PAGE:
Personal odyssey aside, on a political level the film explores how individuals face up to their societal responsibilities. After each test, there are progressions in the little girl's story that show definite consequences and shifts in the real world around her. Following the first test, she is punished for her ruined dress (failure to look acceptable, failure to fulfil societal expectations at the dinner party), punished even by her own beloved mother. As part of the second test, she places 'the embryo' underneath her mother’s bed, doing something absolutely forbidden, something that she knows would disturb everyone in the household (her actions are contrary to the accepted belief-system, one could say) and if discovered she knows that it will result in a severe punishment. It is at this stage that Ofelia also discovers the housekeeper’s secret (helping the refugees- social deviants hiding in the hills) and because of her own secret, Ofelia appreciates the importance of concealing this.

What does this tell us about how her character develops? She is no longer conforming; she no longer submits to tyranny. She thinks for herself, she is risk-taking, she is self-sacrificing, she is demonstrating solidarity with the oppressed parent and the oppressed rebels. She is starting to forge her own path in life. For the third test, Ofelia faces her greatest challenge: her ultimate fear, her step-father. In order to do what is right, she is forced to deal with him, even if it means delivering her beloved infant brother to his care. In the end, by trusting a man prepared to kill her, she engages with a tyrannical society instead of running away from it; taking a stand as an individual, despite the inevitable sacrifices for herself.

Thre is much, much more than all of this to explore if you look at the Goya-esque imagery, the symbolism invoked in the film:
An insect… capable of transforming into a fairy.
A book that is constantly writing itself; a journey through life.
The pregnant mother and the new-born child… uncertainty, potential.

Symbolism more obvious still if you consider the tests. In the first, the incessant consumption of that hideously bloated frog-lizard can only be attacked by feeding it’s greed. In the second, the terrifying Pale Man who lives in a palace surrounded by images of what he desires most, to destroy innocence by devouring children. From his lair, there is no entrance or exit unless you make one for yourself. This blind monster sleeps until an allocated time and uses hands (action) to discover his victims. In the third test, a silver knife that can be used either to kill or to be killed, to sever yourself from the past, or let the past sever you from the future. Ofelia stands alone, deciding what to do on the edge of a great labyrinth; the future, the unknown…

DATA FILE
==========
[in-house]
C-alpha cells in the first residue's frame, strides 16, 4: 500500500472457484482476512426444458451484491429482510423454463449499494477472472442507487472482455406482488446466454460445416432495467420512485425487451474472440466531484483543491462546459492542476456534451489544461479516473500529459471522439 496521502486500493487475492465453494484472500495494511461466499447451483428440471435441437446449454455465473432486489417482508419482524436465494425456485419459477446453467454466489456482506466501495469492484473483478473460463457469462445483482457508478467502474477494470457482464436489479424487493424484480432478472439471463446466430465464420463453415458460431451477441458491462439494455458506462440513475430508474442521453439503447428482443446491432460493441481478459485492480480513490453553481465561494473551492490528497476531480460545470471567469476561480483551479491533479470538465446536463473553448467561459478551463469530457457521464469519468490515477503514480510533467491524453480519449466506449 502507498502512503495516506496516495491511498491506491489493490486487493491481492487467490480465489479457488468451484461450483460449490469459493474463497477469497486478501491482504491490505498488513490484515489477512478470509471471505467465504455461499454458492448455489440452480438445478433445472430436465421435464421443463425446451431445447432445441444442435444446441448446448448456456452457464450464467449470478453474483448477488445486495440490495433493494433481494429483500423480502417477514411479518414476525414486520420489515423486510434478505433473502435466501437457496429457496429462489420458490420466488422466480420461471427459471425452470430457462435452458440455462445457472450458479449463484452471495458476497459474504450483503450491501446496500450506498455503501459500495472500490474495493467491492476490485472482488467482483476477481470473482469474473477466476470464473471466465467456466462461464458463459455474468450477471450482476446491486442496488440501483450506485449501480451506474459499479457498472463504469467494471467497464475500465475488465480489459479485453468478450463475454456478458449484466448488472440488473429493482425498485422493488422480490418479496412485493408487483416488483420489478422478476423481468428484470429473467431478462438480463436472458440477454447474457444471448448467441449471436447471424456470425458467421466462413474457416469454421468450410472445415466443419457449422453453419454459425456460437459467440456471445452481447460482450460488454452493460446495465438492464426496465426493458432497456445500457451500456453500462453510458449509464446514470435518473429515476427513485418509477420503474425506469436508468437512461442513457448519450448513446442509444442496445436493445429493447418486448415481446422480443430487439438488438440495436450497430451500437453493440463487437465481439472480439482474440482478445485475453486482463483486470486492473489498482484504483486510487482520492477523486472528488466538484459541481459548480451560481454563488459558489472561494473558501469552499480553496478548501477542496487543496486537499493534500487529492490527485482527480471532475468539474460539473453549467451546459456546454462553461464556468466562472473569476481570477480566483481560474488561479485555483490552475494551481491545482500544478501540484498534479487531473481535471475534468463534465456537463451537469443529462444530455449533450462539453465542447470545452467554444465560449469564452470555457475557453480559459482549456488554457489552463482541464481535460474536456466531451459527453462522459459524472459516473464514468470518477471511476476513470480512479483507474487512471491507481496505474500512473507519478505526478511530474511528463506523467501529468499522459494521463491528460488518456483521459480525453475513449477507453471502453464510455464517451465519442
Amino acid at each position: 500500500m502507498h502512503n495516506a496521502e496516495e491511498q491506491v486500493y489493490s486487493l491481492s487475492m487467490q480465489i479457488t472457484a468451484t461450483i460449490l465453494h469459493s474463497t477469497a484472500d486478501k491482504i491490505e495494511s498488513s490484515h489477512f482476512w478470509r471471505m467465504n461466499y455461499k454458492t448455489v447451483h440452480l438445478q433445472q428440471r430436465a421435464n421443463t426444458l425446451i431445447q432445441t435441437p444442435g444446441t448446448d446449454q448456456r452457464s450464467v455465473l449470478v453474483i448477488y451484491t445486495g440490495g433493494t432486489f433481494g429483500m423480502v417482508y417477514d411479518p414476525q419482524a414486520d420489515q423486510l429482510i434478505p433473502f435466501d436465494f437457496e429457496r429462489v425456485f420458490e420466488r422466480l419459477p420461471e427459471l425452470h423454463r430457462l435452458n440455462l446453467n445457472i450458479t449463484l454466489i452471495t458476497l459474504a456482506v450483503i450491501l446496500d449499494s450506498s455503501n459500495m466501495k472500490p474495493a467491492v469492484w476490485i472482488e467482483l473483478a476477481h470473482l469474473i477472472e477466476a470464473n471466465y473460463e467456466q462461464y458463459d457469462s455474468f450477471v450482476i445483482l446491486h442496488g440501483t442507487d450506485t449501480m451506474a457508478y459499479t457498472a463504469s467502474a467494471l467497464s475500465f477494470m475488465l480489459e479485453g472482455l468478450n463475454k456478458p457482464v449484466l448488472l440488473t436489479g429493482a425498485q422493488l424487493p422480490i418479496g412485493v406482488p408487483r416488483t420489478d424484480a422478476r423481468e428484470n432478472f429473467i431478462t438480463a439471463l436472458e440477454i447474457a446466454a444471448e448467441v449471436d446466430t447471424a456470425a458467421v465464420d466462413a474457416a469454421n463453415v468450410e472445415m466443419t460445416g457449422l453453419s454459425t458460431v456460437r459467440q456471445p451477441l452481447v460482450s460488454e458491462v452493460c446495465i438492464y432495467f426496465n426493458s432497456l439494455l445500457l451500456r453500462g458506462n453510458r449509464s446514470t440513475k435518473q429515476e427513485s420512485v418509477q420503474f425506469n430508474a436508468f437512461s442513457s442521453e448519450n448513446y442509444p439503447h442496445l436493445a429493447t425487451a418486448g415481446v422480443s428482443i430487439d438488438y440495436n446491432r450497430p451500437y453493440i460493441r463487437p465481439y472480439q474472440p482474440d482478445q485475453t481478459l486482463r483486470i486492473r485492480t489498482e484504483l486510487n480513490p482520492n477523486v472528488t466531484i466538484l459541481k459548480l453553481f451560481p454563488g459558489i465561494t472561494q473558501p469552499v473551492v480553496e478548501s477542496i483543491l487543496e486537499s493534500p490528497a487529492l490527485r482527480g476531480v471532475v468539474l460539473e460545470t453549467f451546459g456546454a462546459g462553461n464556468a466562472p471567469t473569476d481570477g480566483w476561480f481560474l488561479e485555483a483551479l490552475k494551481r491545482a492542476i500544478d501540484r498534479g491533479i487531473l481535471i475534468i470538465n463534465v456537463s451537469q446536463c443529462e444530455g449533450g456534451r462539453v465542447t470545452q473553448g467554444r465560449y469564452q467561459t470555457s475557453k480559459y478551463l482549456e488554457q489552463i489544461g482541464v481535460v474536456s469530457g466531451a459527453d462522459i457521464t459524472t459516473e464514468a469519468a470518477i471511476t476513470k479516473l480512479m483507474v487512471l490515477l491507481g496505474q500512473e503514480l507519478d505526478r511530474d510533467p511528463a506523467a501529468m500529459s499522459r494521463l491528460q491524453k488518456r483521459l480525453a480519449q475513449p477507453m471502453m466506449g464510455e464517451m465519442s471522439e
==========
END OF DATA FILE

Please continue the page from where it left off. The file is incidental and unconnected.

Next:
There is also a more subtle symbolism in the use of night and day in particular scenes; in the use of water- the act of washing and bathing, that flowing stream that must be walked to the rebel’s hideout- and in fire, particularly the purging and destructive blaze at the end.

In short, gentle reader, I have never seen another film like it, and I probably never will. Sorry, Mr Peter Bradshaw- unlikely that you are reading (or anyone else, for that matter)- but for once I beg to differ with your opinion about a film… and one differs seriously indeed.

4 comments:

dazedblu* said...

i think this is great film!!
nice blog..

btw i wanted you to invite and cast your nominations for queer-eye bloggies 07 - details on my blog ;)

JoyZeeBoy said...

I love your blog and can't wait to see "Labyrinth" when they finally open it here in the states.

Now, just for fun, you've been "tagged" to do a blog on Six Weird Things about yourself. Drop by my blog at http:\\www.joyzeeboy.blogspot.com
today for details.

Ms C Qrisp said...

Dear dazedblu,
Gracious thanks for visiting my humble bloguette.

You are clearly a man of exquisite taste: El laberinto del Fauno is indeed a great film, and nice is among the adjectives used to describe my bloguette.

In any event, after receiving a comment with your kind words, count upon my enthusiastic participation in your proposed awards ceremony. Would you consider re-naming your awards 'Queer-eye blouggies' since I find that the word 'blog' is so heterosexual and commonplace, and encourage the general use of an alternative spelling among those of us who are fabulous?

Kind regards

Ms C Quisp

Ms C Qrisp said...

Dear joyzeeboy,
A comment- a reaction!- was enough to throw me into a fit of delirious joy, without using such an encouraging verb. Gracious thanks: I am thrilled to learn that you enjoy reading my humble bloguette.

As if I could refuse your invitation to play in the circumstances.

Since I consider that everyone else in the world is "weird" and that I am the only balanced and normal person in it, I do anticipate that your apparently simple task will prove to be a difficult one.

Please bear with me for a few days.

Kind regards

Ms C Quisp